This all started when I wanted to quickly deploy an instance of LibreNMS as I hadn’t used it in a long time. I totally forgot that the OVA is virtual box only image. Now I don’t have any issues doing the CLI install as it’s short, but it irked me that this didn’t work. I thought, how hard could this be? Turns out, it was really hard. It took a lot of trial and error for me.
Here is how to do it with ESXI 6.7.
- Download the virtual box OVA from the LibreNMS site
- Download the Vmware OVF Tool (it’s free, Google it)
- 7zip to extract the original OVA package
Download the image, and install both software before continuing.
The actual conversion:
- Extract the OVA from Libre into a folder via 7zip.
- Delete the .mf file as it will invalidate the package
- Edit the .ovf, find “virtualbox-2.2” and replace with “vmx-07”
- Now we need to edit the storage controller in the same file, find both of the SATA Controllers and delete them. (Delete the whole <item> block for both). Here is what you should delete:
Replace both with just this one entry.
IDE Controller IDE Controller 1 3 5
Note: You can optionally change the memory and vCPU allocation in this file as well, or do it later, or never.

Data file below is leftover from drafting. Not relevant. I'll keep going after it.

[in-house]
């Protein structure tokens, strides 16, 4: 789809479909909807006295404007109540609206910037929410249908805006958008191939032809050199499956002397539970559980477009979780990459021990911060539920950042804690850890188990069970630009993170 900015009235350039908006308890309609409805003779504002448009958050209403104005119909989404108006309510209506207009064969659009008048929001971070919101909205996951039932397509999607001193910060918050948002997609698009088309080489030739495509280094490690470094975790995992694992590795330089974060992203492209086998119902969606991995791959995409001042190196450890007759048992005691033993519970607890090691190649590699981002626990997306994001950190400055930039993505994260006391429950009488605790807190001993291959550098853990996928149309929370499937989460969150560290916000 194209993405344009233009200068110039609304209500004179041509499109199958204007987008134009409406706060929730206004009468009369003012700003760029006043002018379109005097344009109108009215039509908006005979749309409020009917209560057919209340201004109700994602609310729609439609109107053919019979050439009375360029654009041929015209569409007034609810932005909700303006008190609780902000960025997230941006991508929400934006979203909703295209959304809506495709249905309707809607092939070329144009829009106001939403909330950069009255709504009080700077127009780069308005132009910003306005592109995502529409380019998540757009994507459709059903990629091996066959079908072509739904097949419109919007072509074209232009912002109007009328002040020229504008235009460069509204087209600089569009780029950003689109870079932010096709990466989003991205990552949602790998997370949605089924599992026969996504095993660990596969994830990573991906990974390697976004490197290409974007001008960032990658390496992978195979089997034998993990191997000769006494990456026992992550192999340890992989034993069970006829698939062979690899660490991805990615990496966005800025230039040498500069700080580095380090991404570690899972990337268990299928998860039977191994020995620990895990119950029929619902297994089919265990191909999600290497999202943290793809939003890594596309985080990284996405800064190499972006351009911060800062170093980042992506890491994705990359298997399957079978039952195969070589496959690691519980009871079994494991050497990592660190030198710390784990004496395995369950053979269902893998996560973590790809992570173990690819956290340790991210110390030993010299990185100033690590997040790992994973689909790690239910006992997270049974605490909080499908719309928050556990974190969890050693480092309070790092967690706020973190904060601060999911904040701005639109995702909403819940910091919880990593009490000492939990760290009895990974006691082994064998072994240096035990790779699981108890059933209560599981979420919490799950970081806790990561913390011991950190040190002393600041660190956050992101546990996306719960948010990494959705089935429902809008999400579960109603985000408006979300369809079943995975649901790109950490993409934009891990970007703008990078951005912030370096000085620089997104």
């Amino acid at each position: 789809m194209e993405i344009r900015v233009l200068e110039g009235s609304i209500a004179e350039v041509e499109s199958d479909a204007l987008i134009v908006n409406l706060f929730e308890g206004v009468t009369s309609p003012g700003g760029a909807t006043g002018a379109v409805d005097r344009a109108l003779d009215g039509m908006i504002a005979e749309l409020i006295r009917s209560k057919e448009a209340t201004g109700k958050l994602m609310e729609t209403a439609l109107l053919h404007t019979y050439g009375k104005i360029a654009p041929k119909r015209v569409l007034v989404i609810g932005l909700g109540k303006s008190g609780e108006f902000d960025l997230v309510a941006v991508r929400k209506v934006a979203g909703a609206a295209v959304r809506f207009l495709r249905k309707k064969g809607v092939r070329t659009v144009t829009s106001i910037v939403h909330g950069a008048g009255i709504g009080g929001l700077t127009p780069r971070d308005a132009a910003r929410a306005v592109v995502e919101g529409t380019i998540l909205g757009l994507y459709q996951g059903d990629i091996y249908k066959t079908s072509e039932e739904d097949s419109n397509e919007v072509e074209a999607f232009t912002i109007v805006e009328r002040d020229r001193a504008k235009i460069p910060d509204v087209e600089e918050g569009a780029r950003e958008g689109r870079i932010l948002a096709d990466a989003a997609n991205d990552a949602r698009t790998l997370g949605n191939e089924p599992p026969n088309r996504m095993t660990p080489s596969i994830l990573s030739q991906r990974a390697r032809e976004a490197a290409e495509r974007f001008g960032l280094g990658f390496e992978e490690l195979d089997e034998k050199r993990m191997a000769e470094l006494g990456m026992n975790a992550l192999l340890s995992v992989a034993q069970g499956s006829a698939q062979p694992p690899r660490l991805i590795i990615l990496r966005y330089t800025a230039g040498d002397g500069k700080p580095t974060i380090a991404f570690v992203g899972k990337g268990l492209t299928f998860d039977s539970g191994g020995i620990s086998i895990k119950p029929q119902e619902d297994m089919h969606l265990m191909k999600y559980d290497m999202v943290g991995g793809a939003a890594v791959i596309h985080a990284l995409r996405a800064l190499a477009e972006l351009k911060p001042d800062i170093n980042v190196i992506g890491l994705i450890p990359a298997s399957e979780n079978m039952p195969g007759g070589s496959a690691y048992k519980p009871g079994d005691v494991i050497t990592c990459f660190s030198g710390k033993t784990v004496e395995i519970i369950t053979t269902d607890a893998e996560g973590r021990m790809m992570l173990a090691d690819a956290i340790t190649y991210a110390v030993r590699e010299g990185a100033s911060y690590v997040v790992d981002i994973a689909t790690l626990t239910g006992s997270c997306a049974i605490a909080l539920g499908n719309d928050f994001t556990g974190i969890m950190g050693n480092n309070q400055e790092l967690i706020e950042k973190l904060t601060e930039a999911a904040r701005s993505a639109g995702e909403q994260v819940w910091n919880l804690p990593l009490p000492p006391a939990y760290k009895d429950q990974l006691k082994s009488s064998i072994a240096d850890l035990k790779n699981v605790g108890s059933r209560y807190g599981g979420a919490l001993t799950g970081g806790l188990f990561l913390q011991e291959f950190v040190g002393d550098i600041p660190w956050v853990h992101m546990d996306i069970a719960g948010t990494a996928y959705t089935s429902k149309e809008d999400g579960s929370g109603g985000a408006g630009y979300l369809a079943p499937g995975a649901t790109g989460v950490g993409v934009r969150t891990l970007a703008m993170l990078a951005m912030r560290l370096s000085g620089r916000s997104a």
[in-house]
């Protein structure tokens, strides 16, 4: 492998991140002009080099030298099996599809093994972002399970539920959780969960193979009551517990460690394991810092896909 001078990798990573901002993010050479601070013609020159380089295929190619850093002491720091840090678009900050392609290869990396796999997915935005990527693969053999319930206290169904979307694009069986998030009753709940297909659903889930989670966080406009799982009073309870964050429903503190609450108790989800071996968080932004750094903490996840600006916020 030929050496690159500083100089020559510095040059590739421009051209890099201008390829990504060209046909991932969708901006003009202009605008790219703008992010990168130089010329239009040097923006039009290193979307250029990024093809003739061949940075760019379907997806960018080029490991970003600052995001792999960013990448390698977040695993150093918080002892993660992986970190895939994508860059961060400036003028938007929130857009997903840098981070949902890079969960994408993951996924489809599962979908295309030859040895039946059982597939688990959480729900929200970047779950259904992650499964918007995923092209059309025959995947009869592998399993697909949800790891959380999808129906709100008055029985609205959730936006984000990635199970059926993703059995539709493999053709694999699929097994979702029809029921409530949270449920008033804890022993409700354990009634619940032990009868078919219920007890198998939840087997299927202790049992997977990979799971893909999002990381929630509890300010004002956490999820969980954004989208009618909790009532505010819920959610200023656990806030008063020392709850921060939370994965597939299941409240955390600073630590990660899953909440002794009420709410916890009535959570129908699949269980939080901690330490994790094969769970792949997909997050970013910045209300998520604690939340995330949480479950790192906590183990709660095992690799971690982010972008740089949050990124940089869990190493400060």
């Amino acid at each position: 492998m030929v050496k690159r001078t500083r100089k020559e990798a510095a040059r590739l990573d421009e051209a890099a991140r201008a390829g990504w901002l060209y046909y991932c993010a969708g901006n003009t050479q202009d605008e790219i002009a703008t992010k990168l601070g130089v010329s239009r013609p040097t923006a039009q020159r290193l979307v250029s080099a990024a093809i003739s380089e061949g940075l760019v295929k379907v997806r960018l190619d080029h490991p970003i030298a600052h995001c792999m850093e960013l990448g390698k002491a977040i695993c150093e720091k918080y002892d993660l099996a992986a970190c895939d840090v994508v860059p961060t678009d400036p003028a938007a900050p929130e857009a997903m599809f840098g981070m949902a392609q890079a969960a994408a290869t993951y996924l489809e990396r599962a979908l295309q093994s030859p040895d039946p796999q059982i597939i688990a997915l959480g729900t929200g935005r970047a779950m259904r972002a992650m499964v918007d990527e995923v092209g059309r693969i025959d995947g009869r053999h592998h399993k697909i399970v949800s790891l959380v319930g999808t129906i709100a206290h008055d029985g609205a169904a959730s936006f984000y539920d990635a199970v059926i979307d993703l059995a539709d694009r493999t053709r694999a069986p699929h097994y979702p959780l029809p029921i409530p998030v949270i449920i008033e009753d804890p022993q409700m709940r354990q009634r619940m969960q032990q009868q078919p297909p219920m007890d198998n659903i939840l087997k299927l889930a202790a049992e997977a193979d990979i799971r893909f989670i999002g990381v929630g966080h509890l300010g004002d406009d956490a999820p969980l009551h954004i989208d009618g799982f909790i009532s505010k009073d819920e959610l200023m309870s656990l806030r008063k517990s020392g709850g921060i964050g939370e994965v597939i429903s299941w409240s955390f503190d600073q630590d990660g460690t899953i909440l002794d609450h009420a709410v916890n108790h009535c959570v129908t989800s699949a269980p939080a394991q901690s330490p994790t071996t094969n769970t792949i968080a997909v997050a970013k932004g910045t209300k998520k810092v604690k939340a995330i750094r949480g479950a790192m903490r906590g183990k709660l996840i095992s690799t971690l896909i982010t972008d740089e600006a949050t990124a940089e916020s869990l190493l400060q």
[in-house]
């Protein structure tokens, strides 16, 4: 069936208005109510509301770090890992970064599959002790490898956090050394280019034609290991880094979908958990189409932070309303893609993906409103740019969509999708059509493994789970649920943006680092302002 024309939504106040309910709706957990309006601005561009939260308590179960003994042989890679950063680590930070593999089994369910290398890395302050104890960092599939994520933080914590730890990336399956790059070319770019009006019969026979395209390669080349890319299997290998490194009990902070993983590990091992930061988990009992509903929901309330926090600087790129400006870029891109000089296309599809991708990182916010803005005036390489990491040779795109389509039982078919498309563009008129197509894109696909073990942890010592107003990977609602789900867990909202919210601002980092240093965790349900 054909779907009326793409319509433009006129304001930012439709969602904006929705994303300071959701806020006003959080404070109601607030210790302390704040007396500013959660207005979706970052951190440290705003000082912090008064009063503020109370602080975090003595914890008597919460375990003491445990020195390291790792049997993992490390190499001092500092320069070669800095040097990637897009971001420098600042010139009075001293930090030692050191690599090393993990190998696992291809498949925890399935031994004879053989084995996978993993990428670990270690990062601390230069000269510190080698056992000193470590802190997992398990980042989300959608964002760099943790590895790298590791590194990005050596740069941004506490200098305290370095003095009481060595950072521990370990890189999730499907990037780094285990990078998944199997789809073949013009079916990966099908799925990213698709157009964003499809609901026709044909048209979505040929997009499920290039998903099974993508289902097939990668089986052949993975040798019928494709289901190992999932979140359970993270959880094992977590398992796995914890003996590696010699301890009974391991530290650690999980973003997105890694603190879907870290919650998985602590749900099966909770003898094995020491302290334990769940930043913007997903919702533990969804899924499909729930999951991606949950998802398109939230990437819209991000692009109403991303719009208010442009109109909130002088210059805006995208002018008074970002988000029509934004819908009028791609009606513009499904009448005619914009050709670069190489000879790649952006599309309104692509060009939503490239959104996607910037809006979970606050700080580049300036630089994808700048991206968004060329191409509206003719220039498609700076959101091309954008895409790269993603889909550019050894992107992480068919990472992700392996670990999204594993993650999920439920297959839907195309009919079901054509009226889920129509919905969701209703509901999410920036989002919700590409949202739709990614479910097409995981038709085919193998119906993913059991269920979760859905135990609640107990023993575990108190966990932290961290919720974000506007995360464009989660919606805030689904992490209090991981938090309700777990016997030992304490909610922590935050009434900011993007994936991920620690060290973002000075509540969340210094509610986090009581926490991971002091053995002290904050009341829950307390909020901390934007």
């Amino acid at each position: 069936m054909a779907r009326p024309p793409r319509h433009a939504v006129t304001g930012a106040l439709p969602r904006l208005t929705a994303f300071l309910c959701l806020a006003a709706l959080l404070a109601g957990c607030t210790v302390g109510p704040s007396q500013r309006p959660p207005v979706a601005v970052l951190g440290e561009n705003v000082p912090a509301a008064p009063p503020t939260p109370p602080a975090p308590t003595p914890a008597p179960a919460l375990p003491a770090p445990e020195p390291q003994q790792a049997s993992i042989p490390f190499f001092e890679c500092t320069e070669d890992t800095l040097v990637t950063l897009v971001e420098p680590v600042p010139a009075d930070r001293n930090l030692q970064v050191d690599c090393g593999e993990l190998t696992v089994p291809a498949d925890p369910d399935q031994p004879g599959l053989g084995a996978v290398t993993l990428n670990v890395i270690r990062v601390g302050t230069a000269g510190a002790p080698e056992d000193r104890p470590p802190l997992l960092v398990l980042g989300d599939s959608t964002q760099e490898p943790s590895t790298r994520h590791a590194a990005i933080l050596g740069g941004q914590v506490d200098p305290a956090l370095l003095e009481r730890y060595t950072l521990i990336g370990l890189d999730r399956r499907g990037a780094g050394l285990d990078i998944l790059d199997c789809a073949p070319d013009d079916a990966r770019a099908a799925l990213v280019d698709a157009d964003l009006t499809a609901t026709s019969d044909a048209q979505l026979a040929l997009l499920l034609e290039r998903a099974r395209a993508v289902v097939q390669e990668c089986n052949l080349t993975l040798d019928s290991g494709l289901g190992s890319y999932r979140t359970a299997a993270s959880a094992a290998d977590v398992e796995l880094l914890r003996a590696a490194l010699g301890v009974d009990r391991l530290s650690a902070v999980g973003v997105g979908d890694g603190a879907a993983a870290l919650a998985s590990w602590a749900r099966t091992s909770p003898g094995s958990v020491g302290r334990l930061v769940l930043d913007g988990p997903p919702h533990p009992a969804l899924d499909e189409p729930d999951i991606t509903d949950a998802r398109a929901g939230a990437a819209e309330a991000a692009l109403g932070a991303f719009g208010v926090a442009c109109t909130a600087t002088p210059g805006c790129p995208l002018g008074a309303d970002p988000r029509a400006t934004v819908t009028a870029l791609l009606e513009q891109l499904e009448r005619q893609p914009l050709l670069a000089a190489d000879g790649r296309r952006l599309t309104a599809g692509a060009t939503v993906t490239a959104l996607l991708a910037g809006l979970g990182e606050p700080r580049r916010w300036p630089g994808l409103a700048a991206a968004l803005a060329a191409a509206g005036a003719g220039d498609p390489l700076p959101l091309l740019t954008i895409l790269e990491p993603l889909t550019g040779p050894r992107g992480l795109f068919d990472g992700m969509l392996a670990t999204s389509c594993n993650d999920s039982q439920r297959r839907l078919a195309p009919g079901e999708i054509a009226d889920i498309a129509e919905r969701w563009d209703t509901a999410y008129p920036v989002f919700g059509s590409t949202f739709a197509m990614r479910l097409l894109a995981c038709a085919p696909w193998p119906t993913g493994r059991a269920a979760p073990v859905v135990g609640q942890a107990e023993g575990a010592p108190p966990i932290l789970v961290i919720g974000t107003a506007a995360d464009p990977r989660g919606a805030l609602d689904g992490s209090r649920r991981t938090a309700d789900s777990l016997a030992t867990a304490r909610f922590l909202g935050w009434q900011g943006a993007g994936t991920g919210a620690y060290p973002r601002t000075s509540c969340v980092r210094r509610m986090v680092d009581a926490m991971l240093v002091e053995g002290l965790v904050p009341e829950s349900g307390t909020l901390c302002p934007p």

Save it the file.
Now install let’s convert it with the OVF tool you downloaded and installed.
5. open a command prompt or powershell window and browse to it’s directory.
cd “C:\Program Files\VMware\VMware OVF Tool”
Now run the tool against the current package, and convert it to a .ova
6. ./ovftool.exe –lax “<PATH TO THE EXTRACT FOLDER .OVF” “PATH TO NEW .OVA”
Note: In my case I used powershell so I needed to run the OVF tool with “./ovftool.exe”. Also, the –lax options is to suppress warnings that could stop the conversion.
Now you’re left with this converted OVA file, you can delete the OVF and VMDK.
Import the OVA into ESXi.
Once complete, you can optionally increase the memory and or vCPU on the VM.
Here’s how it looks like in Vmware, notice the vm version, let’s start it.
Now just login with the librenms/CDne3fwdfds
If you want vmware tools installed just run “sudo yum install open-vm-tools -y” and reboot.
Now you can run “ip address” to get the IP, then browse to it and login with librenms/D32fwefwef
With all of this effort, it makes sense to just do the manual install as it’s easier. But if you wanted to, now you could use this method as well.